Students, postdoc place third in life sciences consultancy competition

Badger Business Solutions — a team of graduate students and a postdoctoral researcher representing the departments and programs of Biochemistry, Chemistry, Food Science, and Biophysics — won third place at the Tufts New England Case Competition (TUNECC) on Friday, Aug. 3, 2018.

TUNECC is a life sciences consultancy competition where students and researchers are given an actual business case scenario: the company Seres Therapeutics specializes in microbiome therapies and is running out of cash but possesses great assets in their research pipeline that could make a profit. The students were tasked with developing a strategic plan to ensure the company’s short-term and long-term survival.

Photo of the team with a giant check
Left to right: Jonathan Valdez, Munish Chhabra, and Jennifer Yao stand with their third place check from the Tufts New England Case Competition. Alex Harwig was unable to attend the presentation but helped the team prepare for the contest.

The team included Munish Chhabra, a biophysics Ph.D. student in the lab of biochemistry professor Tom Record; Alex Harwig, a postdoctoral scholar in the lab of biochemistry professor Bob Landick; Jennifer Yao, a Biophysics Ph.D. student in the lab of chemistry professor Sam Gellman; and Jonathan Valdez, a master’s student in the Department of Food Science.

“We thought this was a good opportunity to apply our skills outside of the academic bubble,” Harwig says. “We are all part of WiSolve, a nonprofit organization where graduate students and postdocs learn about consultancy, and this competition was a great way to practice what we’ve learned. Our diverse and interdisciplinary team had many different specialties that allowed the four of us to come together and devise a great presentation.”

The teams had two weeks to put together their plan and presentation. The members of Badger Business Solutions put in many hours outside their regular lab work to analyze the materials provided about Seres Therapeutics and come up with solutions as a team. Their presentation consisted of a three-pronged approach.

Logo the team created. Text is black and red and image of Bucky Badger's face is also in the logo.
Badger Business Solutions logo team created

“To help the company survive in the short-term, we recommended putting a hold on one of the drugs they were developing because it wasn’t that far into the product pipeline and there were others closer to making a profit they could focus on,” says Chhabra, who served as team leader. “For longer term survival, our plan was to get the company into the diagnostics market and prioritize partnerships to help with clinical trials. I am planning to pursue a career in this field because I love science but also enjoy thinking about the bigger picture and how to fit scientific thinking and the research that we pursue into a business context.”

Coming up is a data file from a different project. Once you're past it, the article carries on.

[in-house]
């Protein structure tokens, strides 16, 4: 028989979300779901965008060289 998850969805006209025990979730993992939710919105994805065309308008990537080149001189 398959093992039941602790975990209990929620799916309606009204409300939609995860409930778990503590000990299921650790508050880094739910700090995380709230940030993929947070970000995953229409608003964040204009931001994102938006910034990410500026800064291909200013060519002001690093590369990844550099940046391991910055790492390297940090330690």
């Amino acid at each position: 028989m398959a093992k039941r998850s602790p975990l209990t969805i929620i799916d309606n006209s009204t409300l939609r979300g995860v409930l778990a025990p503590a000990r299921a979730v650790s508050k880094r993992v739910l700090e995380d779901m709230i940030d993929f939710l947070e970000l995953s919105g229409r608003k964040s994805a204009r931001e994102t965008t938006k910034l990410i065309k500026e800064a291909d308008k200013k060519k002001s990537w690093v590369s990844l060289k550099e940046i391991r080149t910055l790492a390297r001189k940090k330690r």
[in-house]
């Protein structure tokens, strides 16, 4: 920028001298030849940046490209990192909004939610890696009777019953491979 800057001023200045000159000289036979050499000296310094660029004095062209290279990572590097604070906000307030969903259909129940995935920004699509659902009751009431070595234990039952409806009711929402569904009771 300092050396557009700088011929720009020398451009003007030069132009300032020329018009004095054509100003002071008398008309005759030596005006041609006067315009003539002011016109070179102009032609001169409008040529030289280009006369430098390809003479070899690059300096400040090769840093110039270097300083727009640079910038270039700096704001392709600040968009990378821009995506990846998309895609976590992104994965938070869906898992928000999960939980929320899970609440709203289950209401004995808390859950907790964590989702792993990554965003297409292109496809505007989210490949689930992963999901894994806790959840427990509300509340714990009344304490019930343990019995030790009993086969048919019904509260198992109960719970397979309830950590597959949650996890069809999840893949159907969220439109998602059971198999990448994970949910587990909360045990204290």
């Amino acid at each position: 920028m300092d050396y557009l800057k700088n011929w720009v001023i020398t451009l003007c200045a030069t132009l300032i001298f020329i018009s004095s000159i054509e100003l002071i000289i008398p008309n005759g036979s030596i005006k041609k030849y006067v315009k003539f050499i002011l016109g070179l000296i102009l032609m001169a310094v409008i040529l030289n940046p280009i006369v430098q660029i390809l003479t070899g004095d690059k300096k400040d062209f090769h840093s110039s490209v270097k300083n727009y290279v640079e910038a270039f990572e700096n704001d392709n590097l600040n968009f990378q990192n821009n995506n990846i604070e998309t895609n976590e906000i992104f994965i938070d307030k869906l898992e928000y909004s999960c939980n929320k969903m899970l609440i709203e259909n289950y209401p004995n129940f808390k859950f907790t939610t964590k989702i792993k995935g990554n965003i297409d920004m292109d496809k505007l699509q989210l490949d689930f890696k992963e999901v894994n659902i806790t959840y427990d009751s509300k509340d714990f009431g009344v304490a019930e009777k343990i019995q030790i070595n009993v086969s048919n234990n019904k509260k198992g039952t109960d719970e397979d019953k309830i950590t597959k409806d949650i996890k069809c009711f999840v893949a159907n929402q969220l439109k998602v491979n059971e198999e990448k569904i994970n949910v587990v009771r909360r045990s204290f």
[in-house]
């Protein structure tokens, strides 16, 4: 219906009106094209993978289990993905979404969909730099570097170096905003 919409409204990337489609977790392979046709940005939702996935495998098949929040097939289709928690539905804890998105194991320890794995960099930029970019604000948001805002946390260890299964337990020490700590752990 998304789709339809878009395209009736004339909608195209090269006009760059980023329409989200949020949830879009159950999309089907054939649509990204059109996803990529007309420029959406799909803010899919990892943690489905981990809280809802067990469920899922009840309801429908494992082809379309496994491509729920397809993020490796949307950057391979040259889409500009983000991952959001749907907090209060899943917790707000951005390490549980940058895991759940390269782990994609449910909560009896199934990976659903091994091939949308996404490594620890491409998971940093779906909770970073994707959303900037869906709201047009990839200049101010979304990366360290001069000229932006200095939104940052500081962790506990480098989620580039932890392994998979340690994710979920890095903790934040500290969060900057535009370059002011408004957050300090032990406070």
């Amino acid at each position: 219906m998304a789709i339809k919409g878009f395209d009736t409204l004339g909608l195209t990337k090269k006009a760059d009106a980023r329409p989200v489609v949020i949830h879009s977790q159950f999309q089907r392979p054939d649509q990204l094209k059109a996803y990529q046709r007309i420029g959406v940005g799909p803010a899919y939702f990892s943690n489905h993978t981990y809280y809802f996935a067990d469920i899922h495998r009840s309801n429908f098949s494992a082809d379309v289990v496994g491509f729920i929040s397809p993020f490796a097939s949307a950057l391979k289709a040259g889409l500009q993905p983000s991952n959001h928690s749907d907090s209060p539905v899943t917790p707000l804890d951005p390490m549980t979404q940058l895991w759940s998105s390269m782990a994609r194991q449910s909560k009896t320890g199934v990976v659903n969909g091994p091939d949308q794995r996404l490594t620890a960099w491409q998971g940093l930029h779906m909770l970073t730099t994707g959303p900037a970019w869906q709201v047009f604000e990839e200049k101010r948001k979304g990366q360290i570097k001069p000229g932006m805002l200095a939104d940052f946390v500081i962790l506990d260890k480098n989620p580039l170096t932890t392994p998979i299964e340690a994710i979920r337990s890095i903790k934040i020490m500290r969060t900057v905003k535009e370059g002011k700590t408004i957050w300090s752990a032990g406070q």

Members of the team learned how to analyze and make recommendations based on quarterly reports and financial and scientific documents. They also learned how to work on teams and about what careers exist outside of academia.

“As a graduate student, you are often working alone on your own project so being able to work on a team was a great learning experience,” Yao says. “I learned to trust the analysis and expertise of my teammates.”

Photo of Alex Harwig
Postdoctoral researcher Alex Harwig.

As members of WiSolve, the team’s members are either planning to pursue a career in life sciences consulting or exploring the possibility. Harwig says the opportunity was great for broadening his horizons about possibilities outside of academia. Chhabra adds that even for students interested in academia, the experience allows them to think about their lab work and scientific papers differently.

“I’m currently pursuing a career in life sciences management consulting, so when Munish presented the prospect of competing in this event I jumped at the chance,” Valdez says. “It was such a great learning experience. After ten days of a deep dive into the client’s market, I would feel comfortable discussing the microbiome therapeutics market with just about anybody.”

Round one of the competition consisted of a 15-minute presentation and 15-minute question and answer session with industry judges. Five finalists were then selected for a public presentation. The team placed third among a competitive group of universities from the Northeast, such as Harvard and MIT.

“It was great to compete as a school from the Midwest and I opened our presentation with ‘We are Badger Business Solutions and have flown all the way from Madison, Wisconsin to help Seres Therapeutics in the TUNECC 2018 competition,’ ” Chhabra says. “I think the judges were impressed we had come all that way. We were very proud to represent UW–Madison from the Midwest.”